If the pads are connected to a large amount of copper, it will be harder to heat them up than if they are only connected to a thin trace. Copper is a good thermal conductor and a large amount might suck away the heat faster than the iron can supply it. Added to that is the wick, which increases the amount of copper to be heated up.
A tell tale sign of this is if the tip of the iron doesn't heat the wick within a couple of seconds and you end up with the wick stuck to the pad.
This may also indicate too low temperature setting or inadequate thermal capacity from the iron (a 15 W iron can't do what a 75 W solder station can; despite having same tip size and temp).

A mistake that I often see made at work is the usage of too narrow a tip. A narrow tip cannot supply the same amount of heat as a wide one, despite having the same temperature. Use the widest tip you can safely use in that location on the board.

I agree with Andrew Eckhardt. There may also be the possibility that the pads are actually connected to eachother by a short and narrow trace between them. If this is a board with the (usually) green solder resist coating on it, the trace might not be visible that easily. After rubbing with an iron and a wick the solder resist coating will most likely have been removed and the trace is bare with solder on it. It still looks very much like a short but of course this won't let itself be removed.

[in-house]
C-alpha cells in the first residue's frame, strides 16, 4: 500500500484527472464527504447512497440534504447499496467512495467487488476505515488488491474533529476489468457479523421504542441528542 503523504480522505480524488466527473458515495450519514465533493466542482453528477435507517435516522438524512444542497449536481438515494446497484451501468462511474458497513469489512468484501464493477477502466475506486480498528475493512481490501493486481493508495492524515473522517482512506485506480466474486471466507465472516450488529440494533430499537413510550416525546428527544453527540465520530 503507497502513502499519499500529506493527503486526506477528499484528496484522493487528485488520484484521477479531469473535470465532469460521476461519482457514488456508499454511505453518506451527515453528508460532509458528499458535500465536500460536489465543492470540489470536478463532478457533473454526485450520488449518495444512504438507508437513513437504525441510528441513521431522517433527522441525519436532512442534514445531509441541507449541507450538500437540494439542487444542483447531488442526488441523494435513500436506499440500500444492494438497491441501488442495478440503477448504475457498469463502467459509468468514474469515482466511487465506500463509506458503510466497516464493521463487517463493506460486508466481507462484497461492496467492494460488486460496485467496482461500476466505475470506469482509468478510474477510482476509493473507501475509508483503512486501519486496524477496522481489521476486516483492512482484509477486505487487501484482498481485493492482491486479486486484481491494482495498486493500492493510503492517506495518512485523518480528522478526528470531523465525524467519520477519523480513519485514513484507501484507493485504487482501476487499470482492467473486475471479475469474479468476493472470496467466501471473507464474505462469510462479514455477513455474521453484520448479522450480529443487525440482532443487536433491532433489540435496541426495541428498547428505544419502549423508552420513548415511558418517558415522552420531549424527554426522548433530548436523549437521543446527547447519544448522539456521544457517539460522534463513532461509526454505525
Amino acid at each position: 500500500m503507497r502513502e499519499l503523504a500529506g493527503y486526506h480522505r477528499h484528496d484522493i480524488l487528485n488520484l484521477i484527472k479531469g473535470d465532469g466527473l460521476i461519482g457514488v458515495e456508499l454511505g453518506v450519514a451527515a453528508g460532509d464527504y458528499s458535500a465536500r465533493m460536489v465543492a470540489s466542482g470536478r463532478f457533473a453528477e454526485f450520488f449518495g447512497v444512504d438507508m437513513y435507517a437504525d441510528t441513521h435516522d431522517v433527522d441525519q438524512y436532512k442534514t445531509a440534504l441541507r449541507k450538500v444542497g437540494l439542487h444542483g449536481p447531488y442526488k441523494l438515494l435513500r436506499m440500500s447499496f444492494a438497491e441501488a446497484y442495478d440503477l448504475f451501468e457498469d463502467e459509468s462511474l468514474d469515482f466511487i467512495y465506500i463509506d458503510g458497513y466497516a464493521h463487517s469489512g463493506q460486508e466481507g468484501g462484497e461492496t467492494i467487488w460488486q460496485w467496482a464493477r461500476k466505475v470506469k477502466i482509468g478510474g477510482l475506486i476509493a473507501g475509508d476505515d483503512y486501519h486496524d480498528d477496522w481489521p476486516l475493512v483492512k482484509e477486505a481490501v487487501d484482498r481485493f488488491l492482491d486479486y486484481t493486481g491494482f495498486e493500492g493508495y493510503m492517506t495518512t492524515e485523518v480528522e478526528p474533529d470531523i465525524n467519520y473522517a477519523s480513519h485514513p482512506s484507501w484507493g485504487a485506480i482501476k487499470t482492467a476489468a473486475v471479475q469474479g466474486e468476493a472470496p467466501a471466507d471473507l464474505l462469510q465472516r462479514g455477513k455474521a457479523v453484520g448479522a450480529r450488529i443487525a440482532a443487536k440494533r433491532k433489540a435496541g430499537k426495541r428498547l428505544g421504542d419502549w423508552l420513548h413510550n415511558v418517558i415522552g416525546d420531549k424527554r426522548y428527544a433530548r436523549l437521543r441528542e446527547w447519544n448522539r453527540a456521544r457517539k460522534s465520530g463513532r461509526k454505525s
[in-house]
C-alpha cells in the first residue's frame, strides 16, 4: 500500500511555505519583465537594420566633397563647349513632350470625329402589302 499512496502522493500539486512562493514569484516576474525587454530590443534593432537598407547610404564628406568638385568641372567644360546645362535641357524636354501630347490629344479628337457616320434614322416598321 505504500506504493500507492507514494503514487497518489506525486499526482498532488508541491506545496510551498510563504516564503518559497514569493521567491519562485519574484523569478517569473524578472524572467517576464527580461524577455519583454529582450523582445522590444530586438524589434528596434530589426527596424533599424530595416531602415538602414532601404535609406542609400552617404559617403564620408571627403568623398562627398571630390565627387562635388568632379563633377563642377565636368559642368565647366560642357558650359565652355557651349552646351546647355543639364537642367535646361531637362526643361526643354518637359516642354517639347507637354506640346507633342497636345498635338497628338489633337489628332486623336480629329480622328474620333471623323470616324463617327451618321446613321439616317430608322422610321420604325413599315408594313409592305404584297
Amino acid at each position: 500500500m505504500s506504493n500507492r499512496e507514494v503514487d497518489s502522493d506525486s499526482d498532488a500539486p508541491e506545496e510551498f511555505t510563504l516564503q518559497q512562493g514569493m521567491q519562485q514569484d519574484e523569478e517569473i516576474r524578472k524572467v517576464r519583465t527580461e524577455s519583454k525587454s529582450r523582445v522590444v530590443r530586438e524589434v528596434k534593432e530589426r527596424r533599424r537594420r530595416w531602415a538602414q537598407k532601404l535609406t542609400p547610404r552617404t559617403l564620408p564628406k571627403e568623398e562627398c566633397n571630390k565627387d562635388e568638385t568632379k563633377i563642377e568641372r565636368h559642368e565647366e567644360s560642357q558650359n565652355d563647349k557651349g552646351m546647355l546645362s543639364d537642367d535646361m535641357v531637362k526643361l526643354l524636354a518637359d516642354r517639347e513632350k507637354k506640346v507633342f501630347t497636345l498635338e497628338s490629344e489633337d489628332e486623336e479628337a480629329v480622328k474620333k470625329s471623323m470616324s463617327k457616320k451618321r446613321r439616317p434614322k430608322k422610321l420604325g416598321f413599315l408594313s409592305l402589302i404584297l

At work my colleages and I have been fooled by this more than once.
A magnifying glass and the schematic/trace layout will tell you more.

The wick itself might be old and oxidated. Of course a quick test would be to put the iron on the wick and add a bit of solder where tip and wick meet. The solder should immediately flow into the wick without pooling near/on the tip.

If none of the the above is the case, a trick that might help is add solder before desoldering. This may sound counter productive but the new solder will help increase the thermal contact area of the tip quite a bit. Just like thermal grease helps increase the contact area between heatsink and component (or the water in between the icecubes of a Champagne cooler).

I would probably try something like this:
Add fresh solder to actually make the short worse. Place the wick and tip on the short and, if the wick doesn't immediately start to suck up solder, add some more solder to where the tip touches the wick. Then, without applying pressure, move wick and tip sideways before lifting them off the board.

Good luck!

Last edited by jitter; 3rd June 2012 at 01:40 PM.
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Old 5th June 2012, 12:43 AM   #8
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Default solder streak

Many thanks. Will definetly give it a try.
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Old 5th June 2012, 03:31 AM   #9
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last time I did this...I burned through the board...mainly because I started STABBING it out of frustration...damn solder knomes, never around when you need them!
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Old 5th June 2012, 03:31 PM   #10
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Quote:
Originally Posted by Andrew Eckhardt View Post
Oh, how many times have I thought I made a nasty solder bridge, brought out every desolder tool and trick there is, only to finally get it nice an clean and lightly scrape off the remaining solder in a spot to see the original copper trace that was there all along..
This ^^^^^^^^^^